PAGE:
Tag Archives: Shakespeare

Tomorrow And Yesterday And The Day Before And Tonight

20 Nov

The Tree of War is no more.  Now it’s death in Macbeth.

Alex is playing Macbeth.  Here he is in rehearsal:

Photo (C) Cog Photography

That boy knows how to commit to a part.  So much so, he passed out briefly last night when the Witches yanked his head back while he was hyperventilating. Fortunately, the Witches were the only ones who noticed.  He said he came to, mumbled for a moment, then went straight back into his line.

He’s a physical actor.  He bruised his hand quite badly in The Tree of War, punching a piece of wood each night.  He also hurt his back a little, falling (as per the script) from the wall going over the top.  He didn’t say anything until after the run because he didn’t want any of that ‘health and safety rubbish’ putting a stop to his performing.

Here’s the Macbeth trailer:

An interesting fact: WordPress spell checker suggested ‘machete’ for Macbeth.  Who knew blog hosts could be so Freudian?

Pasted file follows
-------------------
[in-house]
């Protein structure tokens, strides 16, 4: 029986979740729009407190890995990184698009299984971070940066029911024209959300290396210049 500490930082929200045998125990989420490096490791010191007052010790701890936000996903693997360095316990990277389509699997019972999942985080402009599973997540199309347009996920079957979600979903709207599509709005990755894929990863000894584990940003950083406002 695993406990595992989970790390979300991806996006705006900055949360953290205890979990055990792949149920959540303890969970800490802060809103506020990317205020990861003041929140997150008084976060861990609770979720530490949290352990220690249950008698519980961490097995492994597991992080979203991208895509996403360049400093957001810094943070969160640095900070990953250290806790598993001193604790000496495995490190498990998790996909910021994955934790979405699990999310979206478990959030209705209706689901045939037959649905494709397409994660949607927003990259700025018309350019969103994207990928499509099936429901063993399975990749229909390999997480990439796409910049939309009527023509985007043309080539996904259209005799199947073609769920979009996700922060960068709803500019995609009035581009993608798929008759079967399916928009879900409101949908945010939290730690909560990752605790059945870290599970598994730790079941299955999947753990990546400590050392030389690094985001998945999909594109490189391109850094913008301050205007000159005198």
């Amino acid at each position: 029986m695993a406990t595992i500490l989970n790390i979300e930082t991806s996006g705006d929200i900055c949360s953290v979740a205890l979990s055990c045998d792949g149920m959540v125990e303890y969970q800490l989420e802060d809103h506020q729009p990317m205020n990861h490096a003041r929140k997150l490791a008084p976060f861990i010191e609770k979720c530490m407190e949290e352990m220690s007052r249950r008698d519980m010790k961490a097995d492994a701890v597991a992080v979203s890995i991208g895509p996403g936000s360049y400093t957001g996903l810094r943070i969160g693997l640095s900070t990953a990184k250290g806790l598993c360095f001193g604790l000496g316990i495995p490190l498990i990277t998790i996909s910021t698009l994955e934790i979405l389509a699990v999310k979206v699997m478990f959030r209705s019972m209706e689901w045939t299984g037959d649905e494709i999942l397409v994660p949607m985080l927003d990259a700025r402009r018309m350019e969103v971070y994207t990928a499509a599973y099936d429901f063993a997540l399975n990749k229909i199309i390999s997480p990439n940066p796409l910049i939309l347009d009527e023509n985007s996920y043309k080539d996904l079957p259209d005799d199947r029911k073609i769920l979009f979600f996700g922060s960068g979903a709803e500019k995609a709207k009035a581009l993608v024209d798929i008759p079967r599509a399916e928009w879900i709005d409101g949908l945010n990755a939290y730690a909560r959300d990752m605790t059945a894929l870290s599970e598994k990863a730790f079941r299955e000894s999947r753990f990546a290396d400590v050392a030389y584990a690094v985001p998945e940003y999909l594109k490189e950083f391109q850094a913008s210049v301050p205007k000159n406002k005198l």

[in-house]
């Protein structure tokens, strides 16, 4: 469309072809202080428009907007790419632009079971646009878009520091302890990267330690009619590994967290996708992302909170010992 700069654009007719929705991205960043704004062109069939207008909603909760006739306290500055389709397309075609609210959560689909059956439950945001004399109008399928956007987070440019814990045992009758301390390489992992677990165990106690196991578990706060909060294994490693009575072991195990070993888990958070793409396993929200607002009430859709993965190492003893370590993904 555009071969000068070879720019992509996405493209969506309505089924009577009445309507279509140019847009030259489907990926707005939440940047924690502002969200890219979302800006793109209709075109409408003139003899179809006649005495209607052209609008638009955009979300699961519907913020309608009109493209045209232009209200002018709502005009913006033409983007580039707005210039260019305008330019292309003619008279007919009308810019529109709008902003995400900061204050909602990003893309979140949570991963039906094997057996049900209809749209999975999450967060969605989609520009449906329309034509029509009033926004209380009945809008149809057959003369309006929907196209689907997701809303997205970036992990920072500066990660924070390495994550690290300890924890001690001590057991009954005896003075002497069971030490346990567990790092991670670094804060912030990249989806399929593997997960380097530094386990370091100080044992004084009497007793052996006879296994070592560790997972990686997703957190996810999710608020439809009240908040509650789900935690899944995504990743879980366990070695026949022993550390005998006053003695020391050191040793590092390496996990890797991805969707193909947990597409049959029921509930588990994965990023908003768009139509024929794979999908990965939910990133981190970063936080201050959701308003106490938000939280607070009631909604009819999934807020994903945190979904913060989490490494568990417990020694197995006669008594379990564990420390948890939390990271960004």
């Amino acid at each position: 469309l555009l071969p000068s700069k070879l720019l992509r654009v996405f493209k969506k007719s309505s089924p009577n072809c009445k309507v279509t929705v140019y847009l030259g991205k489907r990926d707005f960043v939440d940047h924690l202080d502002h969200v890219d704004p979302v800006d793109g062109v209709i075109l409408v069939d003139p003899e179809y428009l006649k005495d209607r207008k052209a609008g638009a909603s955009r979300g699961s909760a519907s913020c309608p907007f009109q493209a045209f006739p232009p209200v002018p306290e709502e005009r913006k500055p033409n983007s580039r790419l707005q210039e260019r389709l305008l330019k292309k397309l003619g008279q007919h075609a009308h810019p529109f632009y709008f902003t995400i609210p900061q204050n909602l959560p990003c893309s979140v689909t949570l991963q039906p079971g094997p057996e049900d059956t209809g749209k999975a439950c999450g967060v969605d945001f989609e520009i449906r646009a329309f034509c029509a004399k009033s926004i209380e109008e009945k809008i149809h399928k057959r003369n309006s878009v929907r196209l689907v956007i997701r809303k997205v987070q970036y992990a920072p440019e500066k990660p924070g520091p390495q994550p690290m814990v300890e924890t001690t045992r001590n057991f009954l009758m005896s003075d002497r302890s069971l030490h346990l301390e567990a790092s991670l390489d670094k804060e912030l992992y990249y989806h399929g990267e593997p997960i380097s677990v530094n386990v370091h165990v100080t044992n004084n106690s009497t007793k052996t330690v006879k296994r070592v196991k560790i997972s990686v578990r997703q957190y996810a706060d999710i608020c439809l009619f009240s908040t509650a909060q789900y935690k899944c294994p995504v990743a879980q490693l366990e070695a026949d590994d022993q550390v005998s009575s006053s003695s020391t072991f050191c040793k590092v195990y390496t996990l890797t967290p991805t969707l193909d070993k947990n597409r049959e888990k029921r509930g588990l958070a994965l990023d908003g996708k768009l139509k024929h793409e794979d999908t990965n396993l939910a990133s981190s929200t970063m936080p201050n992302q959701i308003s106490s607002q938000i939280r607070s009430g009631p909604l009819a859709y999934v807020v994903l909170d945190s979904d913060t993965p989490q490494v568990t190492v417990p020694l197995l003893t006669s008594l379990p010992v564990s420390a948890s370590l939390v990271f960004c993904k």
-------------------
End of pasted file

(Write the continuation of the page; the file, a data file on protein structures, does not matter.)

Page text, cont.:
London Is My Everest

31 Aug

Joseph Millson as Macbeth

Joseph Millson as Macbeth © Ellie Kurttz

The necessity of finishing my tale has been hanging over me all week; I cannot write about anything else until the story is finished.  That won’t be today; maybe tomorrow, and tomorrow, and tomorrow.  It’s creeping in at a petty pace from day to day, probably to the last syllable of recorded time.  Don’t forget, it is a tale told by an idiot.

At about quarter-past the pizza, a cheerful young woman allowed us into the Globe’s outer yard, maintaining the queue order, so that we were able to mock those who left it too late to get the best spot.  Spud and I took turns going to the loo in the thirty minutes before we were allowed into the theatre courtyard.  We were amused to notice our tame writer’s partner leaning on the stage during the final waiting period, still reading his book.  Clearly not his first visit.

It was not the first visit of the young Michigan student standing next to me, either; but she had brought along her family, over here on a visit while she was at a London university as a post-graduate*, to experience the wonder.   That was more like it.  None of your jaded theatre-goer world-weariness for me, thank you very much.  YMS’s father could have done without the whole thing, Spud suspected; but he obviously loved his daughter enough to endure the tedium. Not to worry: in theatre-going accounts, Spud and I enjoyed it enough for a thousand bored fathers.